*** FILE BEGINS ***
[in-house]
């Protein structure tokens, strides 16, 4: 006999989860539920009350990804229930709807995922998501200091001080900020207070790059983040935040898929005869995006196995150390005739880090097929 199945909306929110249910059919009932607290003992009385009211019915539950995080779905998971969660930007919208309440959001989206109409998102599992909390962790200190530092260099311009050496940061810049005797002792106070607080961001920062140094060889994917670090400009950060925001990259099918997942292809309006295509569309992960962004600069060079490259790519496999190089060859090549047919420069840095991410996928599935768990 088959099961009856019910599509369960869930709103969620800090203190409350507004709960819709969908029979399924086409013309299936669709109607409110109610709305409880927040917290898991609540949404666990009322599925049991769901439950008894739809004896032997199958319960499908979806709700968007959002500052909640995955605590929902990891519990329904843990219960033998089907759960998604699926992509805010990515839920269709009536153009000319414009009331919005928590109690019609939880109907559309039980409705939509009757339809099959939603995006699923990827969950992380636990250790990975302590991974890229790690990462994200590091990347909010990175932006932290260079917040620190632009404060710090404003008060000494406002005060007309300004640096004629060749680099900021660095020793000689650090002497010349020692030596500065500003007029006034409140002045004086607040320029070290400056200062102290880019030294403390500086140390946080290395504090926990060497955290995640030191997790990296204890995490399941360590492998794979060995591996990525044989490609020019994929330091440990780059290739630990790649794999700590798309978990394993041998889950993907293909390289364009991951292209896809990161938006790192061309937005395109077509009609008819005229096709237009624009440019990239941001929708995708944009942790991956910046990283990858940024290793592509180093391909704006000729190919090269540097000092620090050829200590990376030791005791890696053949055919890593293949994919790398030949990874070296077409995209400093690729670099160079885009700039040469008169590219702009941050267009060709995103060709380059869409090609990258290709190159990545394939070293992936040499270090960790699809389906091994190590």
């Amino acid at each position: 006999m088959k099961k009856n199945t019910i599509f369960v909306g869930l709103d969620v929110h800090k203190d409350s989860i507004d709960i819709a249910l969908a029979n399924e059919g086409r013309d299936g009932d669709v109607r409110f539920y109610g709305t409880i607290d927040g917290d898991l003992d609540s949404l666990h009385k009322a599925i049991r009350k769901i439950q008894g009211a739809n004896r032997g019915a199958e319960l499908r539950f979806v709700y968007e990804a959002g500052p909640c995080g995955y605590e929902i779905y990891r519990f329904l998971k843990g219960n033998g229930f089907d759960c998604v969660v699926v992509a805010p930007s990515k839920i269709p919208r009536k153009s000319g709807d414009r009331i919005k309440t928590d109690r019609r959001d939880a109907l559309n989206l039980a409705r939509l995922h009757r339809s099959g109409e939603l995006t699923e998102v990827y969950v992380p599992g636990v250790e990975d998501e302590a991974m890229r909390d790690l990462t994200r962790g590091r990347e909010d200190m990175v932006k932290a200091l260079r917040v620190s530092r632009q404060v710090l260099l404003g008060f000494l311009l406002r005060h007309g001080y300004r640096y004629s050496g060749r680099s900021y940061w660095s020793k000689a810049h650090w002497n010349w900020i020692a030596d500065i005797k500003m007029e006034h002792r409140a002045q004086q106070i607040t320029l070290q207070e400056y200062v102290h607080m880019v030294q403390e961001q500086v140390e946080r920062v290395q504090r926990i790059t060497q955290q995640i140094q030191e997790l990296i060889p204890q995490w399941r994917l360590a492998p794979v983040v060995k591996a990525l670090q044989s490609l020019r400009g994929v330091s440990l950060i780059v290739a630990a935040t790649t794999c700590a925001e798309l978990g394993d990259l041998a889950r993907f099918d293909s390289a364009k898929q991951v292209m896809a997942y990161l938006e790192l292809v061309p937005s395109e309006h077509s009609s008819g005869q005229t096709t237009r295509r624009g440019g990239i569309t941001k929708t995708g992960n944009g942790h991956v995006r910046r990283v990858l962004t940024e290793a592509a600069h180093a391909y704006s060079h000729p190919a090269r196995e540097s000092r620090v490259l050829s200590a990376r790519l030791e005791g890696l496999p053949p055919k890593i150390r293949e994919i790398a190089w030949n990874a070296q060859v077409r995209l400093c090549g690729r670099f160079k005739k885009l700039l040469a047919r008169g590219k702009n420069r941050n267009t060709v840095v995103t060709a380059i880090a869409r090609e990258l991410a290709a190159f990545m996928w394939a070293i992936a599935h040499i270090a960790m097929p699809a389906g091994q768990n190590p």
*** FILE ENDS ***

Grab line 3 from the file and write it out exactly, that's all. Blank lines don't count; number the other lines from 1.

């Amino acid at each position: 006999m088959k099961k009856n199945t019910i599509f369960v909306g869930l709103d969620v929110h800090k203190d409350s989860i507004d709960i819709a249910l969908a029979n399924e059919g086409r013309d299936g009932d669709v109607r409110f539920y109610g709305t409880i607290d927040g917290d898991l003992d609540s949404l666990h009385k009322a599925i049991r009350k769901i439950q008894g009211a739809n004896r032997g019915a199958e319960l499908r539950f979806v709700y968007e990804a959002g500052p909640c995080g995955y605590e929902i779905y990891r519990f329904l998971k843990g219960n033998g229930f089907d759960c998604v969660v699926v992509a805010p930007s990515k839920i269709p919208r009536k153009s000319g709807d414009r009331i919005k309440t928590d109690r019609r959001d939880a109907l559309n989206l039980a409705r939509l995922h009757r339809s099959g109409e939603l995006t699923e998102v990827y969950v992380p599992g636990v250790e990975d998501e302590a991974m890229r909390d790690l990462t994200r962790g590091r990347e909010d200190m990175v932006k932290a200091l260079r917040v620190s530092r632009q404060v710090l260099l404003g008060f000494l311009l406002r005060h007309g001080y300004r640096y004629s050496g060749r680099s900021y940061w660095s020793k000689a810049h650090w002497n010349w900020i020692a030596d500065i005797k500003m007029e006034h002792r409140a002045q004086q106070i607040t320029l070290q207070e400056y200062v102290h607080m880019v030294q403390e961001q500086v140390e946080r920062v290395q504090r926990i790059t060497q955290q995640i140094q030191e997790l990296i060889p204890q995490w399941r994917l360590a492998p794979v983040v060995k591996a990525l670090q044989s490609l020019r400009g994929v330091s440990l950060i780059v290739a630990a935040t790649t794999c700590a925001e798309l978990g394993d990259l041998a889950r993907f099918d293909s390289a364009k898929q991951v292209m896809a997942y990161l938006e790192l292809v061309p937005s395109e309006h077509s009609s008819g005869q005229t096709t237009r295509r624009g440019g990239i569309t941001k929708t995708g992960n944009g942790h991956v995006r910046r990283v990858l962004t940024e290793a592509a600069h180093a391909y704006s060079h000729p190919a090269r196995e540097s000092r620090v490259l050829s200590a990376r790519l030791e005791g890696l496999p053949p055919k890593i150390r293949e994919i790398a190089w030949n990874a070296q060859v077409r995209l400093c090549g690729r670099f160079k005739k885009l700039l040469a047919r008169g590219k702009n420069r941050n267009t060709v840095v995103t060709a380059i880090a869409r090609e990258l991410a290709a190159f990545m996928w394939a070293i992936a599935h040499i270090a960790m097929p699809a389906g091994q768990n190590p």